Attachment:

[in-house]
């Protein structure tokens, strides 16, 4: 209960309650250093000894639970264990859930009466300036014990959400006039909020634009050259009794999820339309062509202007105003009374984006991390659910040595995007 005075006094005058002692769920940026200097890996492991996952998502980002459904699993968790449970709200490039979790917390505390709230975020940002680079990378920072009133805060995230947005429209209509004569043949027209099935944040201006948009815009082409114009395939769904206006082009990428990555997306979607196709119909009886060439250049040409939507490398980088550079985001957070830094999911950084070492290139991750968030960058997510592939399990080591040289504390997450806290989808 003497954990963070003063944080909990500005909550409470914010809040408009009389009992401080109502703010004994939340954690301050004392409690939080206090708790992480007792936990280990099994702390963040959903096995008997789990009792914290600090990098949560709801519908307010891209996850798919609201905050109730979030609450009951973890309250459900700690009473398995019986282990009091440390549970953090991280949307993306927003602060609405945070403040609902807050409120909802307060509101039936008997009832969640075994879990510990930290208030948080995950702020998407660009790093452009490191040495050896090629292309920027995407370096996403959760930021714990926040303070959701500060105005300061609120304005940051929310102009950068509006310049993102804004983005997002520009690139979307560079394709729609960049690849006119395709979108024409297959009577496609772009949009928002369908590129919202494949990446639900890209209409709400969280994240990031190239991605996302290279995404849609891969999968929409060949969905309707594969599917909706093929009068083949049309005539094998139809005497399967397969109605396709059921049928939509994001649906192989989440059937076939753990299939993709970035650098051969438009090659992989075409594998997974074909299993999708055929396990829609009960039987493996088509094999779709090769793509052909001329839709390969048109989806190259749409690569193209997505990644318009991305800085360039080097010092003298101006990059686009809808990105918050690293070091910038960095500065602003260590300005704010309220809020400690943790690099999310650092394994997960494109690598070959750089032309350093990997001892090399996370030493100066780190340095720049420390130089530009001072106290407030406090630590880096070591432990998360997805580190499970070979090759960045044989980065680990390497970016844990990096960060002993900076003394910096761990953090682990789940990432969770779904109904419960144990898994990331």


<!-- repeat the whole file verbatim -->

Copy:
[in-house]
């Protein structure tokens, strides 16, 4: 209960309650250093000894639970264990859930009466300036014990959400006039909020634009050259009794999820339309062509202007105003009374984006991390659910040595995007 005075006094005058002692769920940026200097890996492991996952998502980002459904699993968790449970709200490039979790917390505390709230975020940002680079990378920072009133805060995230947005429209209509004569043949027209099935944040201006948009815009082409114009395939769904206006082009990428990555997306979607196709119909009886060439250049040409939507490398980088550079985001957070830094999911950084070492290139991750968030960058997510592939399990080591040289504390997450806290989808 003497954990963070003063944080909990500005909550409470914010809040408009009389009992401080109502703010004994939340954690301050004392409690939080206090708790992480007792936990280990099994702390963040959903096995008997789990009792914290600090990098949560709801519908307010891209996850798919609201905050109730979030609450009951973890309250459900700690009473398995019986282990009091440390549970953090991280949307993306927003602060609405945070403040609902807050409120909802307060509101039936008997009832969640075994879990510990930290208030948080995950702020998407660009790093452009490191040495050896090629292309920027995407370096996403959760930021714990926040303070959701500060105005300061609120304005940051929310102009950068509006310049993102804004983005997002520009690139979307560079394709729609960049690849006119395709979108024409297959009577496609772009949009928002369908590129919202494949990446639900890209209409709400969280994240990031190239991605996302290279995404849609891969999968929409060949969905309707594969599917909706093929009068083949049309005539094998139809005497399967397969109605396709059921049928939509994001649906192989989440059937076939753990299939993709970035650098051969438009090659992989075409594998997974074909299993999708055929396990829609009960039987493996088509094999779709090769793509052909001329839709390969048109989806190259749409690569193209997505990644318009991305800085360039080097010092003298101006990059686009809808990105918050690293070091910038960095500065602003260590300005704010309220809020400690943790690099999310650092394994997960494109690598070959750089032309350093990997001892090399996370030493100066780190340095720049420390130089530009001072106290407030406090630590880096070591432990998360997805580190499970070979090759960045044989980065680990390497970016844990990096960060002993900076003394910096761990953090682990789940990432969770779904109904419960144990898994990331």